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Scientists and academics in Hampton Roads have long worked to build computer models predicting the extent of future flooding.

But a new project at Old Dominion University hopes to go one step further, building a cutting-edge “digital twin” of the region that officials can use to test different scenarios of our future.

NASA granted the university $1.2 million for the effort. The team is gathering real-time data to feed into the system from local flood sensors, drones and satellite imagery.

George McLeod, director of geospatial and visual systems at ODU, said traditional computer models can only go so far. They usually look at things more linearly, such as how flooding impacts roads.

A digital twin, on the other hand, is designed as a more holistic representation.

The “concept is to build something more comprehensive that answers a multitude of questions and potentially with different items that interact with each other,” McLeod said. 

“There might be other systems and infrastructure, etc., that not only interact with flooding but interact with each other and that we can represent together. … It’s ripe for experimentation.”

The end result will represent the region’s physical and social infrastructure — independent of political boundaries. 

Researchers can then see what happens when they fiddle with various aspects — a new floodwall here, a new hospital or fire station there. 

“It would be sort of like a time machine,” said Tom Allen, a geography professor and one of the grant leads. “And you’re like, ‘OK, the year is 2050. Hurricane Sergio is approaching. It’s the sixth storm of the year,’ or whatever.”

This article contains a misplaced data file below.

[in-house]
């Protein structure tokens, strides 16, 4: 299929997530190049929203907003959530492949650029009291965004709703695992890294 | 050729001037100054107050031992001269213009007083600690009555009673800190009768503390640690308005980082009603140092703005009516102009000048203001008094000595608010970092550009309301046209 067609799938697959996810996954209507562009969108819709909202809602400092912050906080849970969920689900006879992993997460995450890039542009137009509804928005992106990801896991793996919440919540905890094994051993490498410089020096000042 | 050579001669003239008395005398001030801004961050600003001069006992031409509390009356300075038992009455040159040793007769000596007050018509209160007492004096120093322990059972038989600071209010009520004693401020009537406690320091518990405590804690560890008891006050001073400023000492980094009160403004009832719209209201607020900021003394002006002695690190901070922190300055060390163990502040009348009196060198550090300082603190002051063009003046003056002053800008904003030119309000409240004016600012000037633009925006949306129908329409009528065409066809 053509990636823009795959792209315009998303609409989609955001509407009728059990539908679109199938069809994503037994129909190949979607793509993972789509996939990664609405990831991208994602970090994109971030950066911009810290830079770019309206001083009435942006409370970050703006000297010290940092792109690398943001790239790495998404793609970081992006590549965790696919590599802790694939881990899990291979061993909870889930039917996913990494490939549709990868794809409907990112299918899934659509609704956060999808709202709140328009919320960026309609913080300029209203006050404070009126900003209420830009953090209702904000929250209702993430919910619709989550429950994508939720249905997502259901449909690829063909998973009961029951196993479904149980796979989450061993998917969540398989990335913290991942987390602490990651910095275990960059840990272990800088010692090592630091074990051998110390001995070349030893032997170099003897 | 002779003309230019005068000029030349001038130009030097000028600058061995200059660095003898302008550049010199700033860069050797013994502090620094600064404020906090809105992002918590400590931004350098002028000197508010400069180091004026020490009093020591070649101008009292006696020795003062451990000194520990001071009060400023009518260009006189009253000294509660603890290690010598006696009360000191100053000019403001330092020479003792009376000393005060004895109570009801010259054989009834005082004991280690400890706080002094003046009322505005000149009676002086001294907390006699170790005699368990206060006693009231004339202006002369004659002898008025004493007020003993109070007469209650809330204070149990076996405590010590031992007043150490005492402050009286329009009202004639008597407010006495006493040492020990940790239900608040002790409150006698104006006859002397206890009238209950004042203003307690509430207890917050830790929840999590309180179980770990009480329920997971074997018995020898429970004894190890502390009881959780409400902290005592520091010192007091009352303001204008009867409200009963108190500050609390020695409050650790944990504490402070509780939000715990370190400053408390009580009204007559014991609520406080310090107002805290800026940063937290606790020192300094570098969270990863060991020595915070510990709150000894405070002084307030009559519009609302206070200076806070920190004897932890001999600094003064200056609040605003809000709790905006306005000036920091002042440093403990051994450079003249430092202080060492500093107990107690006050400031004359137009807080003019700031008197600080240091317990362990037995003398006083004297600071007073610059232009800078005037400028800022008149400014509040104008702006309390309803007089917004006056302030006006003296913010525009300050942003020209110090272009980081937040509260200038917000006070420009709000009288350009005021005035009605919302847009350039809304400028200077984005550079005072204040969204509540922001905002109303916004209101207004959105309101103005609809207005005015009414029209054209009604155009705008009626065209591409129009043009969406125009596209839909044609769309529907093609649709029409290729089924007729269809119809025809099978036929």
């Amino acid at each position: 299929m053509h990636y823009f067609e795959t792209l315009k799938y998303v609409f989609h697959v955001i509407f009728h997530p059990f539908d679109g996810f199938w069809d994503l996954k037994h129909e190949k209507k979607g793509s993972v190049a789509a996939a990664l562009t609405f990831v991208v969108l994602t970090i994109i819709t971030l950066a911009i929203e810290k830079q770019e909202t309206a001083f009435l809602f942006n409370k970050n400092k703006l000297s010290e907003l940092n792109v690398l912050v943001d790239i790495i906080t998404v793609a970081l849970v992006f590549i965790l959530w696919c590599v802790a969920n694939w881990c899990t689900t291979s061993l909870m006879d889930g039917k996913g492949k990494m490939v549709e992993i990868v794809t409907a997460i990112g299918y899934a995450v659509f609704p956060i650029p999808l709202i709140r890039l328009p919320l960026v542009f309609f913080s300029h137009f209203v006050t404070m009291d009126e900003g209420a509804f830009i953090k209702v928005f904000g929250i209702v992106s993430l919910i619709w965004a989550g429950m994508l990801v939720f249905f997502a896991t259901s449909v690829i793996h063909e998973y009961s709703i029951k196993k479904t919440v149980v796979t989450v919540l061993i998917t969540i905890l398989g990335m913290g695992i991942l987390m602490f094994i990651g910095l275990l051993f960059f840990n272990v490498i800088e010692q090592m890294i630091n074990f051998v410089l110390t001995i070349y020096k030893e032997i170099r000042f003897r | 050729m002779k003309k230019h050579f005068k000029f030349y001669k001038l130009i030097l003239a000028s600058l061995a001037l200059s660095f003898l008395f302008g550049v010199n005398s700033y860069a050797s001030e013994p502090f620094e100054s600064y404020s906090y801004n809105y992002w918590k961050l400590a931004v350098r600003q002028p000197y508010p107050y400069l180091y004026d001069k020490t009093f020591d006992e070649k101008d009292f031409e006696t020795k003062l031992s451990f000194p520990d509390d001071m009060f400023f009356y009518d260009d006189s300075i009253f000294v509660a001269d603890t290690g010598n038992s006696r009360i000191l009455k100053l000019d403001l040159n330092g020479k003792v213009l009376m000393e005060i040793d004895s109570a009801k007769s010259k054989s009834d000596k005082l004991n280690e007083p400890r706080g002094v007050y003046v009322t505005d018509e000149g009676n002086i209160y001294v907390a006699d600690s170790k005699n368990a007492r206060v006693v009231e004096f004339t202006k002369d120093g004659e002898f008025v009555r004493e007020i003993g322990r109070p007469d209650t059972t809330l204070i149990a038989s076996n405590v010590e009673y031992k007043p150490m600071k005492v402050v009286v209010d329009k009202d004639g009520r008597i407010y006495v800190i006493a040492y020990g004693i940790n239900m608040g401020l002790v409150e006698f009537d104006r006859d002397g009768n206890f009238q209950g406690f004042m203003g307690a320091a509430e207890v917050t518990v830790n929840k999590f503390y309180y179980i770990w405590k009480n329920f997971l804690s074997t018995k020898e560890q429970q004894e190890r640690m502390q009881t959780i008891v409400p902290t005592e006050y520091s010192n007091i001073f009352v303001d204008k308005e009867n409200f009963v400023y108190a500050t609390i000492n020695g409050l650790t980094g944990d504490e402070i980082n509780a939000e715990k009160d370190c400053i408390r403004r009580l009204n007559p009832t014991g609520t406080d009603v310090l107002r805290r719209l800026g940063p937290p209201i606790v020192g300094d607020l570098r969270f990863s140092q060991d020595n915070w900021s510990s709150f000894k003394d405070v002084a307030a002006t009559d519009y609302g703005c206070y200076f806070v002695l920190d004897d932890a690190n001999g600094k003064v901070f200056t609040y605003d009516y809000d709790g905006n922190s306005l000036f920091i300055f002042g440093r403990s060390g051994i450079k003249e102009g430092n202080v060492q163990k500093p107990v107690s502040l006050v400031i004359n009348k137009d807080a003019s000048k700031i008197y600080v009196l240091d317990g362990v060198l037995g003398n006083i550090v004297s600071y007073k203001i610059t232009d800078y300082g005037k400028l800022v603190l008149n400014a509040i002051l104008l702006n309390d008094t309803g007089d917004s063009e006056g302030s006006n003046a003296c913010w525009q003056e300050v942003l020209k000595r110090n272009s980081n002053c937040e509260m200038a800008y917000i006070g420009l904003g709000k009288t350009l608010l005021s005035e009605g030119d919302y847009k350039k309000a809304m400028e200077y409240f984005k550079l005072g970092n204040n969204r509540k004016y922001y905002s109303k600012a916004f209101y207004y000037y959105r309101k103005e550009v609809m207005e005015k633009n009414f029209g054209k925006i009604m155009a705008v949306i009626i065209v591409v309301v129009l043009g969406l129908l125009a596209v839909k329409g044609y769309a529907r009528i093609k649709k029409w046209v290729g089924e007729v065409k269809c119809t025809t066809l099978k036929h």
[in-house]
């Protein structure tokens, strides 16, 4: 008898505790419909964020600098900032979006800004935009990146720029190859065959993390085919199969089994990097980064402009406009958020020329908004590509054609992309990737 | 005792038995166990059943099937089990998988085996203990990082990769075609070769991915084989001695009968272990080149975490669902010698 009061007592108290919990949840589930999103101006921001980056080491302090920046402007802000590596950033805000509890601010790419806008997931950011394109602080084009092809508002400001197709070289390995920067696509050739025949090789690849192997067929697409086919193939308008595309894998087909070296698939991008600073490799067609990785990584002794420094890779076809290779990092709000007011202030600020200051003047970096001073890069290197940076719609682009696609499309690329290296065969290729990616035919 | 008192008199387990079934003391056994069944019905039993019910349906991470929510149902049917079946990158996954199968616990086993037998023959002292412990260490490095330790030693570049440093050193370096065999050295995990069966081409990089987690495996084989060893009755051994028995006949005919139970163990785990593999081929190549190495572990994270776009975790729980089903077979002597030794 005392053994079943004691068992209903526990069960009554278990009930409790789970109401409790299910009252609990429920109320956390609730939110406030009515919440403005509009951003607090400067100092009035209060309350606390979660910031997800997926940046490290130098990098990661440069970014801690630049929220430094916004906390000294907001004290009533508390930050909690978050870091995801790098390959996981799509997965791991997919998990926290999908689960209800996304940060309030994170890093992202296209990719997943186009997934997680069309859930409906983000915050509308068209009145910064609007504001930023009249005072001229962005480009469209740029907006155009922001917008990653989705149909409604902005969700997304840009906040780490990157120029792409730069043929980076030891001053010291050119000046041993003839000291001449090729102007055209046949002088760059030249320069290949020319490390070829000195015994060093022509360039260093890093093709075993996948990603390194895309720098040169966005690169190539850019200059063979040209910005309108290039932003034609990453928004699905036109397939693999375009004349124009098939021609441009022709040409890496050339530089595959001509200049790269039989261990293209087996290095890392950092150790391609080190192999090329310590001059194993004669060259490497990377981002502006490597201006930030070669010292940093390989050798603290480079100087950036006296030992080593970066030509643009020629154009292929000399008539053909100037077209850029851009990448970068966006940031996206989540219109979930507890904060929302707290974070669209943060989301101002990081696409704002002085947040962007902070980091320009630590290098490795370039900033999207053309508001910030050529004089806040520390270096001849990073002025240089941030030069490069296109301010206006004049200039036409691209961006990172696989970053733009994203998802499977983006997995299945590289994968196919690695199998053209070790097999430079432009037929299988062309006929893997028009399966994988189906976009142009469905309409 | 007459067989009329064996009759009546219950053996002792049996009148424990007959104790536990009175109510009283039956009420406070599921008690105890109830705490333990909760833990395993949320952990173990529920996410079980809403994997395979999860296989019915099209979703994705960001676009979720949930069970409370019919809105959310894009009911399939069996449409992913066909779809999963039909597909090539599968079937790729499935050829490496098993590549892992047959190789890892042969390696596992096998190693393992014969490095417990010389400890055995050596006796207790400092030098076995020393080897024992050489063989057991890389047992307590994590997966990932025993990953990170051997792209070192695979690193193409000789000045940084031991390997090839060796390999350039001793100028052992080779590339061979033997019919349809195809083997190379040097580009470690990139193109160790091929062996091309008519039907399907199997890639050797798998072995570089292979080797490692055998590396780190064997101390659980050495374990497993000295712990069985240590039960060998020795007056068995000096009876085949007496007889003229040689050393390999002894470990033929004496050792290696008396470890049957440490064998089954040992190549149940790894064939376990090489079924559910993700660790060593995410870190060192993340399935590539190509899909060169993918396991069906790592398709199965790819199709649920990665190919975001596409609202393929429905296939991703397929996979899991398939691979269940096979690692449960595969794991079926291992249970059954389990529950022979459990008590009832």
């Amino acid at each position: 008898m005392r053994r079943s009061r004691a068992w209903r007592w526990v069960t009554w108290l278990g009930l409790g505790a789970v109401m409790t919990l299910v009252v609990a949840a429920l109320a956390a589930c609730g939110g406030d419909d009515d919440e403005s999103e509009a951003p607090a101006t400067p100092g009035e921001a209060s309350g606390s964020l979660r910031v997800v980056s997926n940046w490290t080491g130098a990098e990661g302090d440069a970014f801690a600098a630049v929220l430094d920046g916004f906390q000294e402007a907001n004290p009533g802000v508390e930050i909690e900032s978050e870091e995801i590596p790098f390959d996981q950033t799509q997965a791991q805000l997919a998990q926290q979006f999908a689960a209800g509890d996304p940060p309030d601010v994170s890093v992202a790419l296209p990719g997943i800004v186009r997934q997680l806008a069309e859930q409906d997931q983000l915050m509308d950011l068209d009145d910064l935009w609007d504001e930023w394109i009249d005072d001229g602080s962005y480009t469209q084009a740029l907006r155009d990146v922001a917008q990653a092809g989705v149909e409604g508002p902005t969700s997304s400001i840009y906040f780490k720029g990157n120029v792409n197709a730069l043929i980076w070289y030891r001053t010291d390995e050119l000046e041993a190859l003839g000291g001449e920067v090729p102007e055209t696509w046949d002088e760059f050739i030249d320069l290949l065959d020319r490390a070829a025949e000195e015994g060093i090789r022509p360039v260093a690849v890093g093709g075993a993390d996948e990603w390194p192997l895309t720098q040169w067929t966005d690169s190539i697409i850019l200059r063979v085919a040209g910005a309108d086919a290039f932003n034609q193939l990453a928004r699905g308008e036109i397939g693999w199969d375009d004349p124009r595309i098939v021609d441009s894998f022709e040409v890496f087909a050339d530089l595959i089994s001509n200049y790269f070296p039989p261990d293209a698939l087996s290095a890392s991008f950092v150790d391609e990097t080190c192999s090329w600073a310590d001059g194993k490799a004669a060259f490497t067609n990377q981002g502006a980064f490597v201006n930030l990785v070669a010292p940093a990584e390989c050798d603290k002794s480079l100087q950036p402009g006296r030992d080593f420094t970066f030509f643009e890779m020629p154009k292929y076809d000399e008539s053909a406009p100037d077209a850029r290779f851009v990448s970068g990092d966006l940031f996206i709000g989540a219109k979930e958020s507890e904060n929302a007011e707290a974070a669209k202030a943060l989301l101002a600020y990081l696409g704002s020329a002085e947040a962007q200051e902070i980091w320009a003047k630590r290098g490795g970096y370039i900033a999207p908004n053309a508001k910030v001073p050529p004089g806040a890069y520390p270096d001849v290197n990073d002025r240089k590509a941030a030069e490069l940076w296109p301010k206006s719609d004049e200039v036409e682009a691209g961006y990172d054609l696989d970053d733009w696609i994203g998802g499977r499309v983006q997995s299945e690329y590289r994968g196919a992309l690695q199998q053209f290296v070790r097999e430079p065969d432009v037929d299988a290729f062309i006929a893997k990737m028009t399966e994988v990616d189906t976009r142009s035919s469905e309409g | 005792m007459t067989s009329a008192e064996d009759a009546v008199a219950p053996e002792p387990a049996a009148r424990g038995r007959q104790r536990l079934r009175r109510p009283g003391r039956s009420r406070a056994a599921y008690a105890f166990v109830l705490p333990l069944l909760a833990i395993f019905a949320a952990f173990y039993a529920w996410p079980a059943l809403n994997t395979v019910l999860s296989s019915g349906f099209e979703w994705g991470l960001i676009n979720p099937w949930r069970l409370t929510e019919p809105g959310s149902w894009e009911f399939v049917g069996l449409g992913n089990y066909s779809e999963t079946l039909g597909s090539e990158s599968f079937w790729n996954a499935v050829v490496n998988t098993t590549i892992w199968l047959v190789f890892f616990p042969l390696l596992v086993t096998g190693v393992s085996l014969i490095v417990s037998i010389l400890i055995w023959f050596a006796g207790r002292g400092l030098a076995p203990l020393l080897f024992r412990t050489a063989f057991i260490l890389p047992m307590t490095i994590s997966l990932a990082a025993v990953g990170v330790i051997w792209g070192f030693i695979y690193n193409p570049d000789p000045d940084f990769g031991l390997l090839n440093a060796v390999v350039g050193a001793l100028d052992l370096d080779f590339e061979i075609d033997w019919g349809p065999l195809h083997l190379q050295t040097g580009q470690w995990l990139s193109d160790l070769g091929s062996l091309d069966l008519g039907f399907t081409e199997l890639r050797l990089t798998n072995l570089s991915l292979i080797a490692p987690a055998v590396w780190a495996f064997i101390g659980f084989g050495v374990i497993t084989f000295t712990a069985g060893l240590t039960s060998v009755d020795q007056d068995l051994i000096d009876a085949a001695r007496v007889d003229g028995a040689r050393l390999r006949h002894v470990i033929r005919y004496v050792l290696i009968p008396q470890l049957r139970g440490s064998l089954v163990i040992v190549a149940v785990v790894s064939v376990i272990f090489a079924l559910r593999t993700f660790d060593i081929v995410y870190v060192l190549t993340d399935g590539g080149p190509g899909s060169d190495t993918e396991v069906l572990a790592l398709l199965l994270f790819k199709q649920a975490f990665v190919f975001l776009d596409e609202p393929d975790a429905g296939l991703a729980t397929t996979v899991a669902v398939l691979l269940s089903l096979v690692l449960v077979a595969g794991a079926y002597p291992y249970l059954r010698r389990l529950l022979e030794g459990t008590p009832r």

The team has installed about a dozen flood sensors around Hampton Roads, including in the Elizabeth and Lafayette rivers. 

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Photo by Katherine Hafner 

A team from Old Dominion University checks on a flood sensor in the Elizabeth River on March 15.

Allen said they’re prioritizing disadvantaged communities where there hasn’t yet been as much study.

“If they don't have flood sensors or people reporting, they can be kind of blinded to knowing what's happening,” he said. “So by having some extra flood sensors targeting those gaps, we can help them improve on their forecasting.”

The grant team also hopes to tap into a network of about a hundred existing flood sensors in the region that are owned by different entities, like city governments or the National Weather Service. 

Eventually they aim to make their work public, so officials can refer to the digital twin when making decisions, especially those without their own modeling capabilities.

“We’re not promising, ‘here's your new tool to solve this,’” Allen said. “But it’s sort of an envisioning thing. That's more information than they're used to having.”